After an hour, we have now created a very sweet and dark porridge, and we can continue to the next step which is separating our sweet liquid we have created from the grain. This is a step called lautering. We basically strain the sweet liquid out of the grain in a device called a lauter tun, which acts just like a giant coffee filter. Once most of the sweet liquid has been pulled out, we add another 10 litres of hot fresh water to rinse whatever liquid might still be soaked up by the grain. In total we are looking to collect about 25 litres of our sweet liquid, which we now refer to as wort. Wort is the brewing term for unfermented beer.
After we have separated and collected our 25 litres of sugary wort from the grain, we can move to our next step which is the boil. Boiling is an important process in brewing for a number of reasons. The first reason to boil is for sterility. Bacteria and other living things live on the husks of grain naturally, so we need to make sure everything is sterile and sanitary.
This is also the step where hops are added. Hops have a natural flavour compound called alpha acid that helps balance the sweetness of the beer, impart flavour, and act as a natural preservative. However, hops need to boil in order to become water soluble and go into our liquid.
Add the 12 grams of Magnum hops at the start of boil and boil the liquid for 1 hour. This is enough time to sterilize our liquid and make sure our alpha acids are also extracted.
After the hour is complete, we now have our wort nearly ready to go. The last step before we can ferment our wort is to cool it down. If brewing in a large pot, you can simply submerge the pot into a bath of ice water and stir the liquid to rapidly cool it. Once cool, about 18º C, the wort can be transferred to a clean and sterilized bucket to begin fermentation.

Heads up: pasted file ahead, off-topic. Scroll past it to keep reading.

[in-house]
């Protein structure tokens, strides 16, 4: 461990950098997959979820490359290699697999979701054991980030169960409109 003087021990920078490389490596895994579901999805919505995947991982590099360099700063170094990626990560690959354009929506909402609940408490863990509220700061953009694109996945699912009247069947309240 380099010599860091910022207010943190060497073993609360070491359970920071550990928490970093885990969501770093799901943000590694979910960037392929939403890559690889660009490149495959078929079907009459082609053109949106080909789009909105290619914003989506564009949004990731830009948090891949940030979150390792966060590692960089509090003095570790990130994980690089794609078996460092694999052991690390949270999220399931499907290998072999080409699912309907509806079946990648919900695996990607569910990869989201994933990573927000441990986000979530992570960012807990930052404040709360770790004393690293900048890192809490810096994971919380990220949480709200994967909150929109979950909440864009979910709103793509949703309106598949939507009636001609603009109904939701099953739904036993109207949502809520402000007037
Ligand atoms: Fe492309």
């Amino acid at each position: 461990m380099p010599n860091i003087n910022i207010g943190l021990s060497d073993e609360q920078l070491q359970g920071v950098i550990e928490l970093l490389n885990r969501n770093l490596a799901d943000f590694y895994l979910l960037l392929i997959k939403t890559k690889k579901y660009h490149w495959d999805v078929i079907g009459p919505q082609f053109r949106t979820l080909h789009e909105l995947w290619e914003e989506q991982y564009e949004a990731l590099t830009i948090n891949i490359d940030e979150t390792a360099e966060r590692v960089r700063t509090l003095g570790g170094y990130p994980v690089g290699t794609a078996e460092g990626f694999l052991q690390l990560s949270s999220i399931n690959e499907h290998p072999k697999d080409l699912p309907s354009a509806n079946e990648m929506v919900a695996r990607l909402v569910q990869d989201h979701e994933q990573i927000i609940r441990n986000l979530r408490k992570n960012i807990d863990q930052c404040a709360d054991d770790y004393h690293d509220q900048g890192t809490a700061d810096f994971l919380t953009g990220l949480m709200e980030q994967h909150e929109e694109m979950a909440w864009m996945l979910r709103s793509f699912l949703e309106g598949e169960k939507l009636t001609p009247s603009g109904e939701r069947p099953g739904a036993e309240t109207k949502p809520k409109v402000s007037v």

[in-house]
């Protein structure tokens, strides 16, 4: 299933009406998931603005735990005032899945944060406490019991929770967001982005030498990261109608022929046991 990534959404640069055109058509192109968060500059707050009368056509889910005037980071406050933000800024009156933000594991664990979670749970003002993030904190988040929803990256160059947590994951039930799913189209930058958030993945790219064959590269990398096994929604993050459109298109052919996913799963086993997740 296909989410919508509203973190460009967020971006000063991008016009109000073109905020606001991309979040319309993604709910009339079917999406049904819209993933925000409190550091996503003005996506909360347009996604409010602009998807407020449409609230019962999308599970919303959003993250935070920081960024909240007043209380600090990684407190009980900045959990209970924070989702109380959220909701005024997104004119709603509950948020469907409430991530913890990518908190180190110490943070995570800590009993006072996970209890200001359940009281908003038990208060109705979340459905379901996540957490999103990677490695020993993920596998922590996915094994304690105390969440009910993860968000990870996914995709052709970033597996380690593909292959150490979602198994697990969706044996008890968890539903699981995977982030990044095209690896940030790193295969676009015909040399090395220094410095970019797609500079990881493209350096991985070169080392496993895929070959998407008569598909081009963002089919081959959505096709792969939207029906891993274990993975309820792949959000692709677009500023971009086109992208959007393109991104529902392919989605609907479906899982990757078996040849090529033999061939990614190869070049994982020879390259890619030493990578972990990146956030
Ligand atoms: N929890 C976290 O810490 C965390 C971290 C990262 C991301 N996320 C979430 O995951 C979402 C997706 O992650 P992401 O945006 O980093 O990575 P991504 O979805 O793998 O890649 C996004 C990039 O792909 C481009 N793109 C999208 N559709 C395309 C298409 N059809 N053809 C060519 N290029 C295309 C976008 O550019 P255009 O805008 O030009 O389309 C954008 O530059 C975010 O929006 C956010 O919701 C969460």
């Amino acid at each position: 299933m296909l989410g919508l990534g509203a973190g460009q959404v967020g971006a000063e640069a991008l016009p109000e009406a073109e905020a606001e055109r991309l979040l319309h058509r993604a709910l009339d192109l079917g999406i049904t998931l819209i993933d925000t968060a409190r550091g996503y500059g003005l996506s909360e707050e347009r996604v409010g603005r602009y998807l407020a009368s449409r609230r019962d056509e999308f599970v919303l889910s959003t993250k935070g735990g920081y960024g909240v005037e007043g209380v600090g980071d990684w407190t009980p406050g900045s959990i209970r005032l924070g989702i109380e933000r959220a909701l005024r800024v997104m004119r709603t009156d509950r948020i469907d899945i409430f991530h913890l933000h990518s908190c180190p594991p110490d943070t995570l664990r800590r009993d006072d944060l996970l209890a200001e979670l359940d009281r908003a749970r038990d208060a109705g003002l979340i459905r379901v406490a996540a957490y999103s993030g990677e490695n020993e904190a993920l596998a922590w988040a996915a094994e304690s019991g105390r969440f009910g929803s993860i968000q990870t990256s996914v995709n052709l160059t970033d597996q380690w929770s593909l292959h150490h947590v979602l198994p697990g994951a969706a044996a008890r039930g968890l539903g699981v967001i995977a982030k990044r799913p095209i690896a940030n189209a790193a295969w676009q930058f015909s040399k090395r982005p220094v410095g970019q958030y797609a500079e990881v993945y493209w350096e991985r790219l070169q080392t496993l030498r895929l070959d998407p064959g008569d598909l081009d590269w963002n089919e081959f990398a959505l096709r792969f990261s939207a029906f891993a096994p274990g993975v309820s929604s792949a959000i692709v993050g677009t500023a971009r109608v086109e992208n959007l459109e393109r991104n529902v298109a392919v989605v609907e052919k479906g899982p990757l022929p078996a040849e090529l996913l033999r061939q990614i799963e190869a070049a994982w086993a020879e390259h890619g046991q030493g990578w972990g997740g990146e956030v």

Fermentation is when the yeast, which is a living single celled organism, is added to the wort. The yeast begins to eat the sugars we created in the brewing process, creating alcohol, carbon dioxide and many different flavour compounds. Once our yeast has eaten as much sugar as it can, it will naturally fall to the bottom of the bucket, creating a layer of sediment, and the finished beer can be syphoned off the top of it, ready to be put in bottles, or into a keg for serving.
Once fermentation is complete, and the sediment has started forming on the bottom of the bucket, we can add our espresso beans. Add the beans directly into the top of the bucket in a mesh bag and let the new beer sit with the beans for 24 hours before taking them out. The beer is now ready to be enjoyed.